Arthur Leeper, Los Angeles 
Anthony Carter, London, acquired from Arthur Leeper, to 1998 
Freer Gallery of Art, purchased from Anthony Carter in 1998
 According to Curatorial Note 3 in the object record.
 See note 1.
- Previous Owner(s)
This object draws attention to the frequent interaction and gift exchange between Tibet and China in the first half of the Ming dynasty (1368-1644). This colorful cloisonne object was made for a Tibetan temple to serve as the base for a three-dimensional mandala, or cosmic diagram. Worshipers would pile grain on top of the base as a holy offering. The grain was arranged inside concentric iron rings to create a tiered tower.
The mandala base was made in China under imperial patronage as a gift for the emperor to give to visiting Tibetan lamas or prelates. The design features auspicious Buddhist symbols, including a stylized lotus flower and eight precious objects, such as a conch shell to represent the voice of Buddha and an umbrella to signify his spiritual authority.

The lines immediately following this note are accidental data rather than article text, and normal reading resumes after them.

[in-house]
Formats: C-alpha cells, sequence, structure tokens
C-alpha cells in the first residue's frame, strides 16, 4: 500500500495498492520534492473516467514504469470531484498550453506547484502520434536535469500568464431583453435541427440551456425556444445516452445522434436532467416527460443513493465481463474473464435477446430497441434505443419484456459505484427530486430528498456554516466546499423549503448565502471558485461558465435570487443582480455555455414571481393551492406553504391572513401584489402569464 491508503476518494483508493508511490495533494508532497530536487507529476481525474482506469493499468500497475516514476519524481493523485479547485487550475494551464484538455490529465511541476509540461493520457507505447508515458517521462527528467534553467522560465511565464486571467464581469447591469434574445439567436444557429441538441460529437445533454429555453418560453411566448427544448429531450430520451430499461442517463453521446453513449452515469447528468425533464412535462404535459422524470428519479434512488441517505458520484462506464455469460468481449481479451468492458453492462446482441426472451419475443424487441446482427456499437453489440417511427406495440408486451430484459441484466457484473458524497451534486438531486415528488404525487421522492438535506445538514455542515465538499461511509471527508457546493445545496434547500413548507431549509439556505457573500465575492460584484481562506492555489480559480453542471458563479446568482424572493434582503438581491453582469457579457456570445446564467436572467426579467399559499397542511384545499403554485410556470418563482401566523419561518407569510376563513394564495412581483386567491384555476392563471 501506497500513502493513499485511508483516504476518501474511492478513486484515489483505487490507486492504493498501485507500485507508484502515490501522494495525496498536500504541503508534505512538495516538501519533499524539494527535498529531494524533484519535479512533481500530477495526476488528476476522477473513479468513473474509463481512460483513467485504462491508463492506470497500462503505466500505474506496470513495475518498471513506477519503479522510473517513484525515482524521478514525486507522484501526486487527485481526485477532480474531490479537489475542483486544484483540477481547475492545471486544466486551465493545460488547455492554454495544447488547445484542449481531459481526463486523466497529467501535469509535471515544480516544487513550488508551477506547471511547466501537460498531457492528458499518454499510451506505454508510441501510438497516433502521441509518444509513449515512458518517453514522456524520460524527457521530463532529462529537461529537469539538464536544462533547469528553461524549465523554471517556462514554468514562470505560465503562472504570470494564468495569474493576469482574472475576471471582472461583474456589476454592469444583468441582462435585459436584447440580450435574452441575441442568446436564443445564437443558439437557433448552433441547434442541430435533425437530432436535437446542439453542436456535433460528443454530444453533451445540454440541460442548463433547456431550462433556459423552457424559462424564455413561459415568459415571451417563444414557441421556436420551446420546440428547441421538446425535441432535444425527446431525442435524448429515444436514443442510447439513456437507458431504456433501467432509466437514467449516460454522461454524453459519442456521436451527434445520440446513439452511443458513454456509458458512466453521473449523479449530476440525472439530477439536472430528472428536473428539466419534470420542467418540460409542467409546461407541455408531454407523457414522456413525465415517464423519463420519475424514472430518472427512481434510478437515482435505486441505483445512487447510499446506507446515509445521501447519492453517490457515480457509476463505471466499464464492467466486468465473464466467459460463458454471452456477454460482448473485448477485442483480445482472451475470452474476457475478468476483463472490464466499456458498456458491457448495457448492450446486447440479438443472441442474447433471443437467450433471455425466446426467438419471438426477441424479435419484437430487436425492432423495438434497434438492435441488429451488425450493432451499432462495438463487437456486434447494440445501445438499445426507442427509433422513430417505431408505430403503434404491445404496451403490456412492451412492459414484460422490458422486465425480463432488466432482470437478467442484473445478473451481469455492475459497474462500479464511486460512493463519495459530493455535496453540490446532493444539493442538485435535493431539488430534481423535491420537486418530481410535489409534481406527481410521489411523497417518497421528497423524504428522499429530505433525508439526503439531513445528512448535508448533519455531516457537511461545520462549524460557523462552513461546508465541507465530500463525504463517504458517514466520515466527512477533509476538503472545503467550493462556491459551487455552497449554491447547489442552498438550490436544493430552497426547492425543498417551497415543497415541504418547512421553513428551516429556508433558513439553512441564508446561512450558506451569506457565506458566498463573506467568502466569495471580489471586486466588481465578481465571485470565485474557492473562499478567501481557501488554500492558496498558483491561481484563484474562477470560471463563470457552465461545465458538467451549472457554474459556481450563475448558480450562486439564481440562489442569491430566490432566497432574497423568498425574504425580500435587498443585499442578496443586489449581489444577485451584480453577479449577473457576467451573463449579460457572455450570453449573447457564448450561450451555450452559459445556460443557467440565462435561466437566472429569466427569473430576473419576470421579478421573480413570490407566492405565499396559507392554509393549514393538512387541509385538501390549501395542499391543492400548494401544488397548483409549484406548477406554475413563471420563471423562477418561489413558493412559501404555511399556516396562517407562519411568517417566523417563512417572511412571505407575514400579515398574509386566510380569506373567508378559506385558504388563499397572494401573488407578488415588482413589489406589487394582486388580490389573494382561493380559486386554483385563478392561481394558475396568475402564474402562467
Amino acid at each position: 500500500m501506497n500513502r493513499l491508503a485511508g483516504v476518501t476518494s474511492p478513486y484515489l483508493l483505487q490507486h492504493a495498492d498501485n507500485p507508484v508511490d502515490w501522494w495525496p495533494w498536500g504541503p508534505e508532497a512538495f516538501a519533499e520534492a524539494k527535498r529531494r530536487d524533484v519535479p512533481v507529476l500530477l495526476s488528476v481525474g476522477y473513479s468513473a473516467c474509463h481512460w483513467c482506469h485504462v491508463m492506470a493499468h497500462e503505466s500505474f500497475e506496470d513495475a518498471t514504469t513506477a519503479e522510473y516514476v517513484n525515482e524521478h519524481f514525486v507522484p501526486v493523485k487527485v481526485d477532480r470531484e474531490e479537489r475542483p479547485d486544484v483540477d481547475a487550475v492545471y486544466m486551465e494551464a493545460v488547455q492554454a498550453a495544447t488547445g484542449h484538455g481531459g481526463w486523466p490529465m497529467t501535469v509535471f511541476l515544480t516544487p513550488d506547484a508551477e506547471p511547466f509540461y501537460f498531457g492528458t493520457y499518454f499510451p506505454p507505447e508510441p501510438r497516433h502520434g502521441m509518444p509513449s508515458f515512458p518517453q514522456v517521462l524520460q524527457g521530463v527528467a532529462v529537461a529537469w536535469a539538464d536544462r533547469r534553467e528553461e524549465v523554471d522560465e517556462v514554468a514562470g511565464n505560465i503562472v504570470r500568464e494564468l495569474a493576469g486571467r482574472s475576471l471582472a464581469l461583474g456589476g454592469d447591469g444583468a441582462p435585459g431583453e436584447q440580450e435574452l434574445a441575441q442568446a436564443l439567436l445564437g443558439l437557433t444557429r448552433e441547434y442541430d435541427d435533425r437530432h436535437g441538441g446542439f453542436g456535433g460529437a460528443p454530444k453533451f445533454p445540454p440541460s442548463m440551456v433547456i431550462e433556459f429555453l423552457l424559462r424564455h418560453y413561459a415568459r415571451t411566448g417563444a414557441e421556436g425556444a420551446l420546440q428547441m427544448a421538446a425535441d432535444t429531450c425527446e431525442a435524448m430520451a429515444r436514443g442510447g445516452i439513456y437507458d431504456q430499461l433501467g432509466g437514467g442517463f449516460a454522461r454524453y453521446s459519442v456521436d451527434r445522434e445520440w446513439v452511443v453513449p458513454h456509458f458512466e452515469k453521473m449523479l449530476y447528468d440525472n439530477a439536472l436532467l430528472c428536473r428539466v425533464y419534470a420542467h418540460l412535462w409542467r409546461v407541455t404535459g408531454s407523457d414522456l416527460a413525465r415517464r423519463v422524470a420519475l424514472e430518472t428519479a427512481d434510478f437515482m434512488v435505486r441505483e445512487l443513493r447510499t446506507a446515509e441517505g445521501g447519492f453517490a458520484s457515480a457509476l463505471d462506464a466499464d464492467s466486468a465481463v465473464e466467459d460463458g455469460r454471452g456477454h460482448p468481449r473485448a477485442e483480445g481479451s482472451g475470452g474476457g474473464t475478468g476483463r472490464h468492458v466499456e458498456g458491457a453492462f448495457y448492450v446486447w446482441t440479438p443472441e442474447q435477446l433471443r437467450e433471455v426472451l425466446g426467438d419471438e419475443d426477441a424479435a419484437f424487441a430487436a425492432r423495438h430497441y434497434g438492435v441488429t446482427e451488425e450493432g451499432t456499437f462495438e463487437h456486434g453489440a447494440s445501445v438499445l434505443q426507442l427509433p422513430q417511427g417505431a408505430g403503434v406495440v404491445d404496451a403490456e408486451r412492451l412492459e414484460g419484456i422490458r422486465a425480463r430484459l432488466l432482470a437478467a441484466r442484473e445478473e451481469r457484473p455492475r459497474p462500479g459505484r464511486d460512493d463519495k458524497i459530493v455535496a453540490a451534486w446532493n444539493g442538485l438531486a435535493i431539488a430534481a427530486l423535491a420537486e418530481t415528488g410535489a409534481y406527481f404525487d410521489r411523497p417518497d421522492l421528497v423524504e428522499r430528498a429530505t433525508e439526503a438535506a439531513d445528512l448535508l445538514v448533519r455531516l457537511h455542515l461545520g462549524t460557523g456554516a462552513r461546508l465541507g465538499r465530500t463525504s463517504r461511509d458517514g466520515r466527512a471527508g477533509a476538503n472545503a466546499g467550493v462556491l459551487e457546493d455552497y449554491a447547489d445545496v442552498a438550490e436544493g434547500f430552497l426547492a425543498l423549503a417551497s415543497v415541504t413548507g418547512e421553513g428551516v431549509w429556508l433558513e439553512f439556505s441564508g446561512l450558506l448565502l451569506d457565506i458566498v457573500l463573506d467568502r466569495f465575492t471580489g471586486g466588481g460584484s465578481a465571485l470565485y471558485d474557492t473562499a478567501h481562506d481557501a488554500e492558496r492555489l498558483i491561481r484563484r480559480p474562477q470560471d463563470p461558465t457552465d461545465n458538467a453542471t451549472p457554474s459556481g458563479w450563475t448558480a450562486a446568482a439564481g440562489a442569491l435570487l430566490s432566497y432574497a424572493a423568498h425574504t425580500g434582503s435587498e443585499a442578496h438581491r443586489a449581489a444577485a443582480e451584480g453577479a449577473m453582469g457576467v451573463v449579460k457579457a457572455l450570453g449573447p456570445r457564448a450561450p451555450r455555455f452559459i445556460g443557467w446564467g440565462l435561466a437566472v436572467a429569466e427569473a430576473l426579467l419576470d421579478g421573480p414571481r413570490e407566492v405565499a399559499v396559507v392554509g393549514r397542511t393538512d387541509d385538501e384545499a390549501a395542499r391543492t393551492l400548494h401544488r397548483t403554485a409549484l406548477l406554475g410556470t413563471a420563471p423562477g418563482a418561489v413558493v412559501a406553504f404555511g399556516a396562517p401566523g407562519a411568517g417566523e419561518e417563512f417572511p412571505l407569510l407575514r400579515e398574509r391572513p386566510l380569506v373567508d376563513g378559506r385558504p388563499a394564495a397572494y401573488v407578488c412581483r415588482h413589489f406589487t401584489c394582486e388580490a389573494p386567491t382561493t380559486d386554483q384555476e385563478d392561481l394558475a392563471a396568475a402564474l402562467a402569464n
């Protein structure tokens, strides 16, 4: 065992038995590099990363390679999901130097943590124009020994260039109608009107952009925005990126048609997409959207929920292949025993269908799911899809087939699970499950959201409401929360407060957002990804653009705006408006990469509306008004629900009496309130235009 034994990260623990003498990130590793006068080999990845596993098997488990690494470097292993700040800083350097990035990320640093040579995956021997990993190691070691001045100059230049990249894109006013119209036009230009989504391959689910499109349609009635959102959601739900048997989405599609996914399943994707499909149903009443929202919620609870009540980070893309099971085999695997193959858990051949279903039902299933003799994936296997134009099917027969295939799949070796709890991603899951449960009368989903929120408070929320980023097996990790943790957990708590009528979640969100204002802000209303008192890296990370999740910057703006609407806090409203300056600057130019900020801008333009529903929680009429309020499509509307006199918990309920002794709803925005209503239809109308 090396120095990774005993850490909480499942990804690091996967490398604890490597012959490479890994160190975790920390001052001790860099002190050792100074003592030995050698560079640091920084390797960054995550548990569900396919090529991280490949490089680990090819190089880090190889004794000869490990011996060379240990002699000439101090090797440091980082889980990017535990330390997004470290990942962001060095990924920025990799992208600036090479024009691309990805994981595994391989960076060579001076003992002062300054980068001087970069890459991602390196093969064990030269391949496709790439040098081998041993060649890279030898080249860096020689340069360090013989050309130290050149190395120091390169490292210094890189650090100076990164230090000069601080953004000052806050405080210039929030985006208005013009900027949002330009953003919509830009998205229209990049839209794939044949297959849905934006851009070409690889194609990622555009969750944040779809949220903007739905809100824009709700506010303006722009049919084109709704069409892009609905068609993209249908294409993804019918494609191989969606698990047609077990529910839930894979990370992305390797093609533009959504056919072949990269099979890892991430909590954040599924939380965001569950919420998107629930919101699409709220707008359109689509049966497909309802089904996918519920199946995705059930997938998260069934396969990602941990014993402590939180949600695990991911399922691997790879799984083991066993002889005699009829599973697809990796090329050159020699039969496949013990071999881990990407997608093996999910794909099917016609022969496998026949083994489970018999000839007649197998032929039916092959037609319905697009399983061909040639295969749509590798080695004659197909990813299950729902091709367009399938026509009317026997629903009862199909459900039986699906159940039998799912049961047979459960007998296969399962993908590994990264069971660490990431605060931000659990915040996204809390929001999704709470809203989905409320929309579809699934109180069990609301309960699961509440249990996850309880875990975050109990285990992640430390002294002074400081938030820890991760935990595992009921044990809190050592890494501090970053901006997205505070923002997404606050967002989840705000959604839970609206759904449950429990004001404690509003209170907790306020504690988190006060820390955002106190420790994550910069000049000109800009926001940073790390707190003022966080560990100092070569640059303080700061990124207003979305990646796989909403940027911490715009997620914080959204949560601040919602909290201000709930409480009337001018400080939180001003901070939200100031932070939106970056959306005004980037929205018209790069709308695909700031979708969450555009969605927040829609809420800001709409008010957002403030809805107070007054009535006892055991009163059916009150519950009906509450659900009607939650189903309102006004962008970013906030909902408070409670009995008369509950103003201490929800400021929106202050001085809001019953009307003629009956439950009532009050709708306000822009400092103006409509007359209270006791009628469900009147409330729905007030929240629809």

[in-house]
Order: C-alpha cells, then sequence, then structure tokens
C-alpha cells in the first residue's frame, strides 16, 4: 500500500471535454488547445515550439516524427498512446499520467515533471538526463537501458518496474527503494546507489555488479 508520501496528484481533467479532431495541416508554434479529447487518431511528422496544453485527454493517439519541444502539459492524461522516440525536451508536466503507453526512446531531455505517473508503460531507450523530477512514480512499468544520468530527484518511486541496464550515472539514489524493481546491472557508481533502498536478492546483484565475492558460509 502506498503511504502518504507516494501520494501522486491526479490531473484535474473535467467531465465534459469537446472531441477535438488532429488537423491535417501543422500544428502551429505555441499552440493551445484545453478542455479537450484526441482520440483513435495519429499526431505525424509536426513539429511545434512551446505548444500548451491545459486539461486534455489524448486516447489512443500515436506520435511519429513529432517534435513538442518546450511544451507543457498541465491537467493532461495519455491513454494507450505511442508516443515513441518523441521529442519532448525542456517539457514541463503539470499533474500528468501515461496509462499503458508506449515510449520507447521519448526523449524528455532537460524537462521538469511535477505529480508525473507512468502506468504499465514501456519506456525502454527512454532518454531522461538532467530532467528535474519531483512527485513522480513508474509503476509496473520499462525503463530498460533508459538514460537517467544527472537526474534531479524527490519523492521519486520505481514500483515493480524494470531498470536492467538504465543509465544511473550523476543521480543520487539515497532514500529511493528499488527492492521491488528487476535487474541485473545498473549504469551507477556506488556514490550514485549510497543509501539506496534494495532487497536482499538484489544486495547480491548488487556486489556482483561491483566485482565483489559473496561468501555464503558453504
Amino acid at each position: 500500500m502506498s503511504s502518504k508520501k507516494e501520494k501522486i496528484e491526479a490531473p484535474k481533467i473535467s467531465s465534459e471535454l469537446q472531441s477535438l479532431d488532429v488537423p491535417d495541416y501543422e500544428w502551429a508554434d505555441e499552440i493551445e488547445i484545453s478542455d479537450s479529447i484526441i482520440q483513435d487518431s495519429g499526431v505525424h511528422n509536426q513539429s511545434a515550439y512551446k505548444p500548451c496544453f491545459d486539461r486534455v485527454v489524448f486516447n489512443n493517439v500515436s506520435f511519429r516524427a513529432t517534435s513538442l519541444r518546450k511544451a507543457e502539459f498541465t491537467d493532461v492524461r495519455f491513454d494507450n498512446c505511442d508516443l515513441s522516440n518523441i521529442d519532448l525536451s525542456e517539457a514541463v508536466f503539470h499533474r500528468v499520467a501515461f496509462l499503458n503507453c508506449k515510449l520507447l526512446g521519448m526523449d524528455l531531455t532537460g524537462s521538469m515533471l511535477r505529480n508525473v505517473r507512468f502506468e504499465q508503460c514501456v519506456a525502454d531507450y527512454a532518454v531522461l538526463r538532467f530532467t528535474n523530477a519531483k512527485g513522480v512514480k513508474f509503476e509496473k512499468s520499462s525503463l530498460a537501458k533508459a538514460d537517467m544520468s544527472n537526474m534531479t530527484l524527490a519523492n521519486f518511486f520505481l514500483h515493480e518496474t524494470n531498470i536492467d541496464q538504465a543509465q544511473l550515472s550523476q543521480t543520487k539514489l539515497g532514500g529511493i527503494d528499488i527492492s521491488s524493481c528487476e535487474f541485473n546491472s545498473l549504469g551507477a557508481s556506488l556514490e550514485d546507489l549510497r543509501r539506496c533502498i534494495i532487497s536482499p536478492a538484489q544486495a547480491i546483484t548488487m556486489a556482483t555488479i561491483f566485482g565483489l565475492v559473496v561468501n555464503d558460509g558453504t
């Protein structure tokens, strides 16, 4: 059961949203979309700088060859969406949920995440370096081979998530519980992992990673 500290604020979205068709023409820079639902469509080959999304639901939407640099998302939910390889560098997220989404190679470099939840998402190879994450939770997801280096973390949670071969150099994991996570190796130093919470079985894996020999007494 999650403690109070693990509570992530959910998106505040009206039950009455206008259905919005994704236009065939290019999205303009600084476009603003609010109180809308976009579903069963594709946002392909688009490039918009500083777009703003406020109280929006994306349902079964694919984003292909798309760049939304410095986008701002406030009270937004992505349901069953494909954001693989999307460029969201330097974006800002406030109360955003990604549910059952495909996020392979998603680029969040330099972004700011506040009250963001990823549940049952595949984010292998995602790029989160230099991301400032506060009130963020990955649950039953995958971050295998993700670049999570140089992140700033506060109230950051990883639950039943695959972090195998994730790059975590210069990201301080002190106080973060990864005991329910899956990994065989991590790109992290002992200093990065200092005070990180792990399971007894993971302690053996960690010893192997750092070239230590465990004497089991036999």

- Published References
- Paths to Perfection, Buddhist Art at the Freer/Sackler. Washington, D.C. pp. 144-145.
- The Ceramics Cultural Heritage: Proceedings of the International SYmposium, "The Ceramics Heritage" of the 8th CIMTEC-World Ceramics Congress and Forum on New Materials. Florence, Italy. pp. 161-173.
- A Study of Three Cloisonne Enameled Bases for a Mandala in the Cleveland Museum of Art, The Freer Gallery of Art, and the Metropolitan Museum of Art. no. 23, January 2007. p. 185.
- Collection Area(s)
- Chinese Art
- Web Resources
- Google Cultural Institute
- Rights Statement
Copyright with museum